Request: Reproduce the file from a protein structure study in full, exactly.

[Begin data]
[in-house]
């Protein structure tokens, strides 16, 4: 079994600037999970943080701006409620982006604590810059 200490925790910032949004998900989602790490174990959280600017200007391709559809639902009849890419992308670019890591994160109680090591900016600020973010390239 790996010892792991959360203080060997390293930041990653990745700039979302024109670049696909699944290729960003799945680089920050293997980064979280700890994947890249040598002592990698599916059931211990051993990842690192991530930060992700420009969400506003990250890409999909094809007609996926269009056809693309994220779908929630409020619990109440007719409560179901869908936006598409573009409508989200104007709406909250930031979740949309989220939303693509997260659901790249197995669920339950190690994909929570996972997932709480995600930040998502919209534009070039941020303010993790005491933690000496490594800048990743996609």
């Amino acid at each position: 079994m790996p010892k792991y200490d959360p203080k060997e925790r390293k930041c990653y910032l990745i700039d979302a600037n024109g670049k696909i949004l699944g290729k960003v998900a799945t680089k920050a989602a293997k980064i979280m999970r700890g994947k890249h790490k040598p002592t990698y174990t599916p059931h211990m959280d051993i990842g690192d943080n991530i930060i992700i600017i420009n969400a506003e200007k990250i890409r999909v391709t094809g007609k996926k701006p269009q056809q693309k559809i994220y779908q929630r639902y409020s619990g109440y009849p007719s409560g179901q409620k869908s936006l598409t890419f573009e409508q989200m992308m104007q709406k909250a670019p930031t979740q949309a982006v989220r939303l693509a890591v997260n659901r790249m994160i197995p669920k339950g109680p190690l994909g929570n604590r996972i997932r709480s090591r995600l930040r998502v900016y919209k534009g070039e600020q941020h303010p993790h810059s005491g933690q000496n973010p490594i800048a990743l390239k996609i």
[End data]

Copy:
[in-house]
């Protein structure tokens, strides 16, 4: 079994600037999970943080701006409620982006604590810059 200490925790910032949004998900989602790490174990959280600017200007391709559809639902009849890419992308670019890591994160109680090591900016600020973010390239 790996010892792991959360203080060997390293930041990653990745700039979302024109670049696909699944290729960003799945680089920050293997980064979280700890994947890249040598002592990698599916059931211990051993990842690192991530930060992700420009969400506003990250890409999909094809007609996926269009056809693309994220779908929630409020619990109440007719409560179901869908936006598409573009409508989200104007709406909250930031979740949309989220939303693509997260659901790249197995669920339950190690994909929570996972997932709480995600930040998502919209534009070039941020303010993790005491933690000496490594800048990743996609």
């Amino acid at each position: 079994m790996p010892k792991y200490d959360p203080k060997e925790r390293k930041c990653y910032l990745i700039d979302a600037n024109g670049k696909i949004l699944g290729k960003v998900a799945t680089k920050a989602a293997k980064i979280m999970r700890g994947k890249h790490k040598p002592t990698y174990t599916p059931h211990m959280d051993i990842g690192d943080n991530i930060i992700i600017i420009n969400a506003e200007k990250i890409r999909v391709t094809g007609k996926k701006p269009q056809q693309k559809i994220y779908q929630r639902y409020s619990g109440y009849p007719s409560g179901q409620k869908s936006l598409t890419f573009e409508q989200m992308m104007q709406k909250a670019p930031t979740q949309a982006v989220r939303l693509a890591v997260n659901r790249m994160i197995p669920k339950g109680p190690l994909g929570n604590r996972i997932r709480s090591r995600l930040r998502v900016y919209k534009g070039e600020q941020h303010p993790h810059s005491g933690q000496n973010p490594i800048a990743l390239k996609i």